Alex Steer writes:
Starbucks hasn’t had it easy, at least for the past decade. But whether being attacked by Naomi Klein for alleged anti-competitiveness in No Logo in 2001, or more literally attacked by demonstrators during a rally in London in January, Starbucks has always toughed it out. Until the recession, that is.
In late 2008, McDonald’s set up a giant billboard outside Starbucks HQ in its home town of Seattle. Proclaiming that ‘Four Bucks Is Dumb’, it advertised McDonald’s new line of (less expensive) espresso coffees. It was a well-timed campaign, and to judge from its share price, Starbucks spent three months in shock.
Its new strategy, announced last week, suggests that the coffee giant still has the caffeine jitters. It has opened three new outlets in Seattle – without any Starbucks branding. 15th Ave. Coffee and Tea and its sisters look and feel like independents. The muted press release from Starbucks says that the unbranded stores offer ‘new opportunities for discovery, a high level of interaction and a deep connection to the local community’.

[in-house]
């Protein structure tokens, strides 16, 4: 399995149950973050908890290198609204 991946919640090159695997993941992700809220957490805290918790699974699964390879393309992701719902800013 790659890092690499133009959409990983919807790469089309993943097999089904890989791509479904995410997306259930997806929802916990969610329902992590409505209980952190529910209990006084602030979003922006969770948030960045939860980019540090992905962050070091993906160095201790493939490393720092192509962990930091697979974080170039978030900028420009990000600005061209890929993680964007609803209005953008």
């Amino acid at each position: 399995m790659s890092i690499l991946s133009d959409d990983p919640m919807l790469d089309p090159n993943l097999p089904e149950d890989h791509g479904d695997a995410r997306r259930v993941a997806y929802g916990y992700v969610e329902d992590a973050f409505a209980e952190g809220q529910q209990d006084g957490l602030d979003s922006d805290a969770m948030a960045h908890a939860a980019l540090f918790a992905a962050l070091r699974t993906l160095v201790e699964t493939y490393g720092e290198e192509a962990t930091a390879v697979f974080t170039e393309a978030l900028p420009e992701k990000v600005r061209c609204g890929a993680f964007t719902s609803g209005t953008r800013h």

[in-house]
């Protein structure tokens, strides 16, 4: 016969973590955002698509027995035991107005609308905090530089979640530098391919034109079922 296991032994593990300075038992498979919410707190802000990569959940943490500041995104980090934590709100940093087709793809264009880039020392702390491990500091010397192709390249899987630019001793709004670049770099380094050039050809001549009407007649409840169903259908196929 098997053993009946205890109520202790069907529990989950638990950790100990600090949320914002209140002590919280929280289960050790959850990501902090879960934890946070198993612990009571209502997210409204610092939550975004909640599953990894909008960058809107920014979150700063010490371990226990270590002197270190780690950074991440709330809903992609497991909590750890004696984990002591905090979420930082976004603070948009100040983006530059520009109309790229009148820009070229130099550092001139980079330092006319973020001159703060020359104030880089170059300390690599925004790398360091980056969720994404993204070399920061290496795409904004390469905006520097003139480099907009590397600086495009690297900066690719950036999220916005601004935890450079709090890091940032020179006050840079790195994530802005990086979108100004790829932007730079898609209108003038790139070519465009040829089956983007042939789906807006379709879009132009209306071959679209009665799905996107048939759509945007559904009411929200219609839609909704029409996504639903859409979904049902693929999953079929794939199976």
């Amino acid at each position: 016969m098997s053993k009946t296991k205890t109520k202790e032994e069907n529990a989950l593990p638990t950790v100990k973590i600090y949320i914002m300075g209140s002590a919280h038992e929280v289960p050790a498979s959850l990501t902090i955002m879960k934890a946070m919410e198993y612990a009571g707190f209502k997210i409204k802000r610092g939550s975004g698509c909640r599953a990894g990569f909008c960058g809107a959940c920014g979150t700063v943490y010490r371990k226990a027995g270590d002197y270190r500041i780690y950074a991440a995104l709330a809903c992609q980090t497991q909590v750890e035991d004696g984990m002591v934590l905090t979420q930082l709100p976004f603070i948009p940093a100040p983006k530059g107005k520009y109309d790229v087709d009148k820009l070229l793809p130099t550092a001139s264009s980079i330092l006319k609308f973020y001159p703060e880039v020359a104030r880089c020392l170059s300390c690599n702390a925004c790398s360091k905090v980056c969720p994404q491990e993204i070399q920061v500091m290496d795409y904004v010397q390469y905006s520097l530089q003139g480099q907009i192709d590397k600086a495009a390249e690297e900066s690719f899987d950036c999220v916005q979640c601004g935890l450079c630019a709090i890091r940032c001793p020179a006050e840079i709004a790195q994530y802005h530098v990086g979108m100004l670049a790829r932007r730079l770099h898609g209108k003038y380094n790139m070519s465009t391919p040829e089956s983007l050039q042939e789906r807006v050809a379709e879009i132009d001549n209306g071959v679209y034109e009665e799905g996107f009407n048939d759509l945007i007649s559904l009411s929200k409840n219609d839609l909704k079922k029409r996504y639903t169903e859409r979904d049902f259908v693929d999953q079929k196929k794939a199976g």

But these things – experience, interaction, community – are central to Starbucks’s brand. Hiding the brand suggests a company with an identity crisis. Perhaps Starbucks has been told that, in a recession, consumers retrench to the familiar and local. This may be true, but research from the US and elsewhere suggests that reports of a ‘bonfire of the brands’ are somewhat exaggerated.
The fuller story is that, for American consumers, price matters more. It’s no longer the poor relation to quality and convenience. But price isn’t everything. The brands that thrive in the downturn will be those that offer quality and experience at a fair price and give consumers what they want – for example, acting on the recessionary trend towards going out for breakfast, not dinner (good news for coffee houses).
So four bucks may not be bad – if they come with a little bit more of a bang. Starbucks needs to show its consumers that it understands this. But to build this trust, it needs to keep on being Starbucks.
The picture at the top is of Rob Brandt’s ‘Crushed Coffee Cup’ design, and is used with thanks.